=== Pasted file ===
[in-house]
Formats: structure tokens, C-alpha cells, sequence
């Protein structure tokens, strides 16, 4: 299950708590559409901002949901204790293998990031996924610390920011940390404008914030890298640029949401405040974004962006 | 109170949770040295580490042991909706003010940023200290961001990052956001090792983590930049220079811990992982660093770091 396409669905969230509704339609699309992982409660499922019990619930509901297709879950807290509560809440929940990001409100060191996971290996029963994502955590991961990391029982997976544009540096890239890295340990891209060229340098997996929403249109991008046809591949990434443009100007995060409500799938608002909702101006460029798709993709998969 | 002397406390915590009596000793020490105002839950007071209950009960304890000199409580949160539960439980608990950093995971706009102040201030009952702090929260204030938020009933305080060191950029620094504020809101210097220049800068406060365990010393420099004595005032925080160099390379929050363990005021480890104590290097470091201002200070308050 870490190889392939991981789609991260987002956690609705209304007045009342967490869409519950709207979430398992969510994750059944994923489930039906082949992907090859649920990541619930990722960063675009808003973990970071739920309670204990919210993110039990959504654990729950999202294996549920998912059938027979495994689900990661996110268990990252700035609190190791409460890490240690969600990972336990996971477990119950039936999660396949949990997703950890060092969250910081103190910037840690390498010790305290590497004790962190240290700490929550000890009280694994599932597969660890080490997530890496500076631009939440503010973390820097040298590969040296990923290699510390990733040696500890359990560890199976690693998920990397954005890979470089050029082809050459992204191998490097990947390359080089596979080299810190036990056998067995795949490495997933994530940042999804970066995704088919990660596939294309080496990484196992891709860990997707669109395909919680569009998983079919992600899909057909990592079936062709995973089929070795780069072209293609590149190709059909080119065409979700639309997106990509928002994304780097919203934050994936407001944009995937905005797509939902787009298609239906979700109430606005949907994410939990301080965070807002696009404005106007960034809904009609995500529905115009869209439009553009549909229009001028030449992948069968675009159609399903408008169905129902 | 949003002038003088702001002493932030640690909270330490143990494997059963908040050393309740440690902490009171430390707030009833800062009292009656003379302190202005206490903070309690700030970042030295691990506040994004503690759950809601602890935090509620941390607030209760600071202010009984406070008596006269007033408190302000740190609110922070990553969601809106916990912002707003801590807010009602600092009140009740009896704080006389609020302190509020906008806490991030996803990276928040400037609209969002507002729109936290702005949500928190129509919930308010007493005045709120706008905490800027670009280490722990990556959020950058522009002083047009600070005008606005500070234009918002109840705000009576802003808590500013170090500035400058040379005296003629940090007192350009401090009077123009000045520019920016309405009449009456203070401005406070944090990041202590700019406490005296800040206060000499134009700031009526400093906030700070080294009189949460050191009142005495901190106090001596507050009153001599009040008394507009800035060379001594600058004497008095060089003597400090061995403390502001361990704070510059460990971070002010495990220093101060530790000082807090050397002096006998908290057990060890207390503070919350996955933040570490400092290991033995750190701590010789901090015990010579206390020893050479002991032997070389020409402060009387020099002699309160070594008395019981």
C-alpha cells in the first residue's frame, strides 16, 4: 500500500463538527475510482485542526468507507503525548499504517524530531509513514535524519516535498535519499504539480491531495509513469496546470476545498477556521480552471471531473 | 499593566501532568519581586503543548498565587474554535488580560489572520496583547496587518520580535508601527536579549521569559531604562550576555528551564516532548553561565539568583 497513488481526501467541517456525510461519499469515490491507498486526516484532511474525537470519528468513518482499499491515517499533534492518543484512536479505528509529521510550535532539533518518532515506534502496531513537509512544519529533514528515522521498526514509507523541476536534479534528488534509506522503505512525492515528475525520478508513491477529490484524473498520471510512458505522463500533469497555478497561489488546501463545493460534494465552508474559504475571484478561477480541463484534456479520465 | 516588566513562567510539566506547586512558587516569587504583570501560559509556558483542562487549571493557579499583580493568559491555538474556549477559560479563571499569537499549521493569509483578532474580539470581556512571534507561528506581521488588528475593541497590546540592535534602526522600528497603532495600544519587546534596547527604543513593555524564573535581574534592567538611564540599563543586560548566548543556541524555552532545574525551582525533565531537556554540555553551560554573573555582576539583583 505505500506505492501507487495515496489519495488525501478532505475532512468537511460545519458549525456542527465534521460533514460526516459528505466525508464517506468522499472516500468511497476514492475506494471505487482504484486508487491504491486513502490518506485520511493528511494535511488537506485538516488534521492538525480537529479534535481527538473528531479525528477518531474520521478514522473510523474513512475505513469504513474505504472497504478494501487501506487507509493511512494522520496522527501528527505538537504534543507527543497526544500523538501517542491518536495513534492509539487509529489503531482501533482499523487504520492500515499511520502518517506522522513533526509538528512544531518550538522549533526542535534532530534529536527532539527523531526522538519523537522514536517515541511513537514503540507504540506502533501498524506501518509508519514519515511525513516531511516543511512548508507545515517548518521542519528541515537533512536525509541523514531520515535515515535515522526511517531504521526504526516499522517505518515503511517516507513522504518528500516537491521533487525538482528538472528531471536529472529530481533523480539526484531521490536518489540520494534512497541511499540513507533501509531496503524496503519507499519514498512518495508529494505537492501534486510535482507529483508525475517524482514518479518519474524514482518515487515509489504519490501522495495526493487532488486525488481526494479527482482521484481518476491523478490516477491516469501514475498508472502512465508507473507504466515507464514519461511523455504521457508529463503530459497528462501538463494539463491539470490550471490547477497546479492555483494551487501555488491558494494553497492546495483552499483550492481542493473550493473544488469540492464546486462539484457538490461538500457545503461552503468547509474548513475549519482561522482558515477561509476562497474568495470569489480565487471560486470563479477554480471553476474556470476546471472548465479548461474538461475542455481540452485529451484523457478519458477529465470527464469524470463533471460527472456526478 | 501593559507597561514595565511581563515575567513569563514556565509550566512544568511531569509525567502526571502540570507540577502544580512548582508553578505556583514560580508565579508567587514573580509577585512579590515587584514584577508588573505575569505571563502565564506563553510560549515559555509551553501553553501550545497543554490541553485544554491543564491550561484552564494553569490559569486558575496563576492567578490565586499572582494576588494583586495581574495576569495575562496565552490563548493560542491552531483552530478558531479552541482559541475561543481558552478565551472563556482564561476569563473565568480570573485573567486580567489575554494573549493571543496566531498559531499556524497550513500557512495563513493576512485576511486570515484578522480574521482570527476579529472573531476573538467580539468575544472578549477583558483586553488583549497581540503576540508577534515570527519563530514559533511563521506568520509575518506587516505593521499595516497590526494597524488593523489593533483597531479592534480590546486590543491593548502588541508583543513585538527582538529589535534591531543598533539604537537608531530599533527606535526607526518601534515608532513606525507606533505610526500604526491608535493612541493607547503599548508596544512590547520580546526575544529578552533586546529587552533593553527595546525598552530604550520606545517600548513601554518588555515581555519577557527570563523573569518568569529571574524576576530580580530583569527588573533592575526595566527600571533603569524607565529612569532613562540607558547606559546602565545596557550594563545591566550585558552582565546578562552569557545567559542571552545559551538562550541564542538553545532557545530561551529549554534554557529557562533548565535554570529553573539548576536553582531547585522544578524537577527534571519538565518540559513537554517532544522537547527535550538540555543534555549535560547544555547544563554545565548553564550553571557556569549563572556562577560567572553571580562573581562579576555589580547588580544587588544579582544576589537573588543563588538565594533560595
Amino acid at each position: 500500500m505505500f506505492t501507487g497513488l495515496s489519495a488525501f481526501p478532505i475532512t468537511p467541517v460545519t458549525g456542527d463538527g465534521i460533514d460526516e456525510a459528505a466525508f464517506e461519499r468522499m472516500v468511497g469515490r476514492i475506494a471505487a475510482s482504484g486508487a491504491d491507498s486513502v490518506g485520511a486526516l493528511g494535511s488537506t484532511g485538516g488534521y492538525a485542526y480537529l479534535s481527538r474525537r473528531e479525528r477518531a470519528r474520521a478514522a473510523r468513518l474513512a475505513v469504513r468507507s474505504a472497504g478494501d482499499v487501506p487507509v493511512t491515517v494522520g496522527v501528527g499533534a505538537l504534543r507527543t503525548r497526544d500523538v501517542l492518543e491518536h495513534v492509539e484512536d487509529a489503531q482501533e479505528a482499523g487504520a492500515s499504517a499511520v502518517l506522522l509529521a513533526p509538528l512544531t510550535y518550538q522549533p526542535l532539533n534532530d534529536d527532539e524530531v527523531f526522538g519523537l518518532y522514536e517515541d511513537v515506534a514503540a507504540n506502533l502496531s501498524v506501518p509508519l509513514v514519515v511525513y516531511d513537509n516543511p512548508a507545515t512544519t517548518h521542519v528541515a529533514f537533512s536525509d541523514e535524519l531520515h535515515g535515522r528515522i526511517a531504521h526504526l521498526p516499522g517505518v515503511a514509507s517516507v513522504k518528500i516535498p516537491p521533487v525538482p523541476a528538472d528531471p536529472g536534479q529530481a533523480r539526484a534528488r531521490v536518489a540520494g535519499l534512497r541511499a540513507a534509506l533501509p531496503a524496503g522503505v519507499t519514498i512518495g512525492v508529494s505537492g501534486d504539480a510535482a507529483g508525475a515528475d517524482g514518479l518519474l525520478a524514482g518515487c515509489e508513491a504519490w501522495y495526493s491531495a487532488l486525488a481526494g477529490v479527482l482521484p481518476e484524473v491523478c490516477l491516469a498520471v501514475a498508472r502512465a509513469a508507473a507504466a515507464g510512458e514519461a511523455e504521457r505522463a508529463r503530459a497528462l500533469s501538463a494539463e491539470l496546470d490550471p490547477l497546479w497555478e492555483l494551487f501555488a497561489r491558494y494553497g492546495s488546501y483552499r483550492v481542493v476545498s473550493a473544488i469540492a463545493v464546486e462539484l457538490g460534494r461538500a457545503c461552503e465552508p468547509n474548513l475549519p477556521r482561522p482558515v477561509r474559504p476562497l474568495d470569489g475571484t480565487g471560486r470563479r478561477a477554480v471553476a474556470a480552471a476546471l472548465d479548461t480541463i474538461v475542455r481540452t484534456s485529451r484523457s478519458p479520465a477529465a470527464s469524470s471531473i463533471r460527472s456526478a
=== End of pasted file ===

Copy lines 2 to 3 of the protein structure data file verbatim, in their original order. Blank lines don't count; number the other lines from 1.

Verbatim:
Formats: structure tokens, C-alpha cells, sequence
């Protein structure tokens, strides 16, 4: 299950708590559409901002949901204790293998990031996924610390920011940390404008914030890298640029949401405040974004962006 | 109170949770040295580490042991909706003010940023200290961001990052956001090792983590930049220079811990992982660093770091 396409669905969230509704339609699309992982409660499922019990619930509901297709879950807290509560809440929940990001409100060191996971290996029963994502955590991961990391029982997976544009540096890239890295340990891209060229340098997996929403249109991008046809591949990434443009100007995060409500799938608002909702101006460029798709993709998969 | 002397406390915590009596000793020490105002839950007071209950009960304890000199409580949160539960439980608990950093995971706009102040201030009952702090929260204030938020009933305080060191950029620094504020809101210097220049800068406060365990010393420099004595005032925080160099390379929050363990005021480890104590290097470091201002200070308050 870490190889392939991981789609991260987002956690609705209304007045009342967490869409519950709207979430398992969510994750059944994923489930039906082949992907090859649920990541619930990722960063675009808003973990970071739920309670204990919210993110039990959504654990729950999202294996549920998912059938027979495994689900990661996110268990990252700035609190190791409460890490240690969600990972336990996971477990119950039936999660396949949990997703950890060092969250910081103190910037840690390498010790305290590497004790962190240290700490929550000890009280694994599932597969660890080490997530890496500076631009939440503010973390820097040298590969040296990923290699510390990733040696500890359990560890199976690693998920990397954005890979470089050029082809050459992204191998490097990947390359080089596979080299810190036990056998067995795949490495997933994530940042999804970066995704088919990660596939294309080496990484196992891709860990997707669109395909919680569009998983079919992600899909057909990592079936062709995973089929070795780069072209293609590149190709059909080119065409979700639309997106990509928002994304780097919203934050994936407001944009995937905005797509939902787009298609239906979700109430606005949907994410939990301080965070807002696009404005106007960034809904009609995500529905115009869209439009553009549909229009001028030449992948069968675009159609399903408008169905129902 | 949003002038003088702001002493932030640690909270330490143990494997059963908040050393309740440690902490009171430390707030009833800062009292009656003379302190202005206490903070309690700030970042030295691990506040994004503690759950809601602890935090509620941390607030209760600071202010009984406070008596006269007033408190302000740190609110922070990553969601809106916990912002707003801590807010009602600092009140009740009896704080006389609020302190509020906008806490991030996803990276928040400037609209969002507002729109936290702005949500928190129509919930308010007493005045709120706008905490800027670009280490722990990556959020950058522009002083047009600070005008606005500070234009918002109840705000009576802003808590500013170090500035400058040379005296003629940090007192350009401090009077123009000045520019920016309405009449009456203070401005406070944090990041202590700019406490005296800040206060000499134009700031009526400093906030700070080294009189949460050191009142005495901190106090001596507050009153001599009040008394507009800035060379001594600058004497008095060089003597400090061995403390502001361990704070510059460990971070002010495990220093101060530790000082807090050397002096006998908290057990060890207390503070919350996955933040570490400092290991033995750190701590010789901090015990010579206390020893050479002991032997070389020409402060009387020099002699309160070594008395019981």